Top tips for driving home in the dark

Top tips for driving home in the dark 21st October 2015

Winter is almost upon on us once again, and even though it may seem just like a few weeks since we were enjoying the occasional visit from the sun, we're not far from those gloomy days where it's dark when you leave for work and dark on the way home. 

While this is hardly ideal, it's important for anyone who's commuting to and from work to make sure they are well prepared for the change in their daily drive. When it gets dark earlier, it's vital that you adjust your driving accordingly. Here, we take a look at a few of the top tips for making sure you remain safe when you're commuting in the dark. 


You've probably got used to driving to and from work without the need for headlights over the last few months, but you need to remember that at the moment, it's already starting to get dark when you leave the office. In a couple of weeks, it'll be very dark, and using your lights is important. 

Even before the darker nights arrive, it's vital to make sure your lights are in good working order. Check by turning them all on and walking around the car to make sure you have no dead bulbs. If there are any that don't work, make sure you have new bulbs fitted as soon as possible. 

Clean the windscreen

A lot of tips for night time driving will be more common sense than anything, but this is a little less well known. If you've not cleaned your windscreen for some time, this is the time to make a point of doing so. 

When other cars are driving towards you with their lights on at night, it can be very apparent that there's a layer of dirt and debris on your windscreen that you couldn't even see in the daylight, and this can really affect your ability to see properly. Remember to clean inside as well as out.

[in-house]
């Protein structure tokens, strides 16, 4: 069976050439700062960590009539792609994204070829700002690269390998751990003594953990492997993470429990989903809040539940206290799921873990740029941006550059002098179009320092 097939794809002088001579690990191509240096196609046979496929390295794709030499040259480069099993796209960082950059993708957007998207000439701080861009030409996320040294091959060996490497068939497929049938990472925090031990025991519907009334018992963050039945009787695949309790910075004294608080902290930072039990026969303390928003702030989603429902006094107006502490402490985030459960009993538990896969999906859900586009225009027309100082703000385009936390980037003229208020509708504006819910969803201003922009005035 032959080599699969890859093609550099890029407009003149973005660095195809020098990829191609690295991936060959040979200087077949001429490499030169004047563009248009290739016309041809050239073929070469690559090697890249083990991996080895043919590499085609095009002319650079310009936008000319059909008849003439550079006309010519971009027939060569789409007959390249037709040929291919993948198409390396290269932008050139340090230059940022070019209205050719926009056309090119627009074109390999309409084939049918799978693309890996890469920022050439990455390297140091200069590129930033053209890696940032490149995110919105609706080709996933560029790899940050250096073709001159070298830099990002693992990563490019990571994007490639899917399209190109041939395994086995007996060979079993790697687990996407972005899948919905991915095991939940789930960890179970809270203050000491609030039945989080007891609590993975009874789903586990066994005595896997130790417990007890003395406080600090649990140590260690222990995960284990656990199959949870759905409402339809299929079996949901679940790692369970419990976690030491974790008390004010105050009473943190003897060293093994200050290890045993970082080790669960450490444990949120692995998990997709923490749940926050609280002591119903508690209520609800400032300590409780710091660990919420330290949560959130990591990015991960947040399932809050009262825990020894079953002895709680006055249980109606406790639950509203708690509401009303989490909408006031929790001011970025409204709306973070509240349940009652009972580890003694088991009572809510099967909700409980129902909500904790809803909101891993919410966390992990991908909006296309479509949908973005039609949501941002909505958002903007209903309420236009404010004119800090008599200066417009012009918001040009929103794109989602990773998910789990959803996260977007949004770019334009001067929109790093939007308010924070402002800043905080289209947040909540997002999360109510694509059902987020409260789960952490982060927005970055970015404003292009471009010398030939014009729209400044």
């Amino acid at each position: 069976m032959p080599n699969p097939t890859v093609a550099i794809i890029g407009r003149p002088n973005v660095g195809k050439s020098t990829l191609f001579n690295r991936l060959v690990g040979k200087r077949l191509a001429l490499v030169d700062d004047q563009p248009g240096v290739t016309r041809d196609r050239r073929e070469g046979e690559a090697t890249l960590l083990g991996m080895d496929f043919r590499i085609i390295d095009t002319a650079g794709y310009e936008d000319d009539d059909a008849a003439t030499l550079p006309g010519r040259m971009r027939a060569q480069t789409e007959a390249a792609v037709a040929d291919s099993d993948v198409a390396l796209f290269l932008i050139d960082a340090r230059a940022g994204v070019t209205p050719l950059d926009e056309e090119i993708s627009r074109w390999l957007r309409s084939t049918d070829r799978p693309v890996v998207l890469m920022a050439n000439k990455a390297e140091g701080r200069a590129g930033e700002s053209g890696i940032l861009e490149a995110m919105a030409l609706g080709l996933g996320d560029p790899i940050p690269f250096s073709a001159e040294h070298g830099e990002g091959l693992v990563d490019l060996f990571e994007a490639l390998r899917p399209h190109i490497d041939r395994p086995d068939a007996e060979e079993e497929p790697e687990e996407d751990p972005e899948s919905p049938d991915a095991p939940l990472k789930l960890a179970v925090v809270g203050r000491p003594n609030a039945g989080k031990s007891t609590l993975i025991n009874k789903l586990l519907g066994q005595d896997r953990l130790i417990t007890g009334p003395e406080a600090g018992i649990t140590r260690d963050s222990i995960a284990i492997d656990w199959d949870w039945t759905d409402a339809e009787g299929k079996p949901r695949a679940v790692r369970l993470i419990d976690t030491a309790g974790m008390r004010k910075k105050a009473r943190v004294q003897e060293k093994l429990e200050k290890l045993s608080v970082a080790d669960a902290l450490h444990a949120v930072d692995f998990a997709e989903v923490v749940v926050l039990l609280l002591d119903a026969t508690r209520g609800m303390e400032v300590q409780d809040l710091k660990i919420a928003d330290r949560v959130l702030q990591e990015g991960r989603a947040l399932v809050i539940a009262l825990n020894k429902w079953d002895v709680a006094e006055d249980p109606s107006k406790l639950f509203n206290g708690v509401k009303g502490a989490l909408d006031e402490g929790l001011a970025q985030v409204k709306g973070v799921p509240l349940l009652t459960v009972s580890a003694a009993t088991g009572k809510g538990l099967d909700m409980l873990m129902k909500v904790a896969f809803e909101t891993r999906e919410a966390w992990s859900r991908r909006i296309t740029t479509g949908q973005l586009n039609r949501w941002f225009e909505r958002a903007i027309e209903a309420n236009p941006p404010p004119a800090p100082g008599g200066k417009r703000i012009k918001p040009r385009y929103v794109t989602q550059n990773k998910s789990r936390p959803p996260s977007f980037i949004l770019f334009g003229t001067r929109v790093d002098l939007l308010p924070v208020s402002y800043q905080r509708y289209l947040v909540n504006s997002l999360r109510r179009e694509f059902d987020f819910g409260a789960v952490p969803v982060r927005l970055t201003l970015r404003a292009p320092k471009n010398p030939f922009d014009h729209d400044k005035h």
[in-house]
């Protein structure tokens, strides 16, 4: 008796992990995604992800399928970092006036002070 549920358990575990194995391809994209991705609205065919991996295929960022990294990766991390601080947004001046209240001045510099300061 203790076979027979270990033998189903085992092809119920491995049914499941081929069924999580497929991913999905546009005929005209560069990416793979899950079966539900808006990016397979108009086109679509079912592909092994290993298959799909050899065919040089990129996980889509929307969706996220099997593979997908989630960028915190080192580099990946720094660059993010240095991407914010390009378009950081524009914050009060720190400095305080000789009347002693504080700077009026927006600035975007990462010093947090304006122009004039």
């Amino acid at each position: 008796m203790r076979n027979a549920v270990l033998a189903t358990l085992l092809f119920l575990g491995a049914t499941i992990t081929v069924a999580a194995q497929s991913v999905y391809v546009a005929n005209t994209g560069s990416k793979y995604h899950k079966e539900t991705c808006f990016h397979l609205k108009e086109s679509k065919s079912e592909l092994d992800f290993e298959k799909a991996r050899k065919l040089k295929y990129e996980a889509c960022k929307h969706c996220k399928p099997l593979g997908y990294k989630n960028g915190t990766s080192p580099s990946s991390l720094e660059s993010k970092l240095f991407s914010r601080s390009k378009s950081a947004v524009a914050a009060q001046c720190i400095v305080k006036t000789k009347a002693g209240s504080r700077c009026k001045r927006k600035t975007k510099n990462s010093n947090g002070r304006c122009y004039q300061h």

Eye check 

Has it been a while since you've had your eyesight checked? Now might very well be the best time to rectify that fact. When you're driving at night, you put much more strain on your eyes than you would during the day, and the chances of your eyes becoming tired is greatly increased. 

It's important that you're wearing glasses if you need them, so if you have any doubt about your eyesight at all, make sure that you book a test as soon as you can with your local optician, even if it's just to make sure. 

Be careful out there

Finally, just remember to take your time and be careful. Statistically, the chances of having an accident will increase at night, with 30 per cent of all accidents happening after the hours of dark, even though 85 per cent of driving takes place in the daylight hours, so just slow down, take more time and ensure you are paying extra attention. Remember to keep your eye out for what other drivers are doing and make sure that you leave enough space for the slightly increased braking time at night. 

Posted by Danielle Barge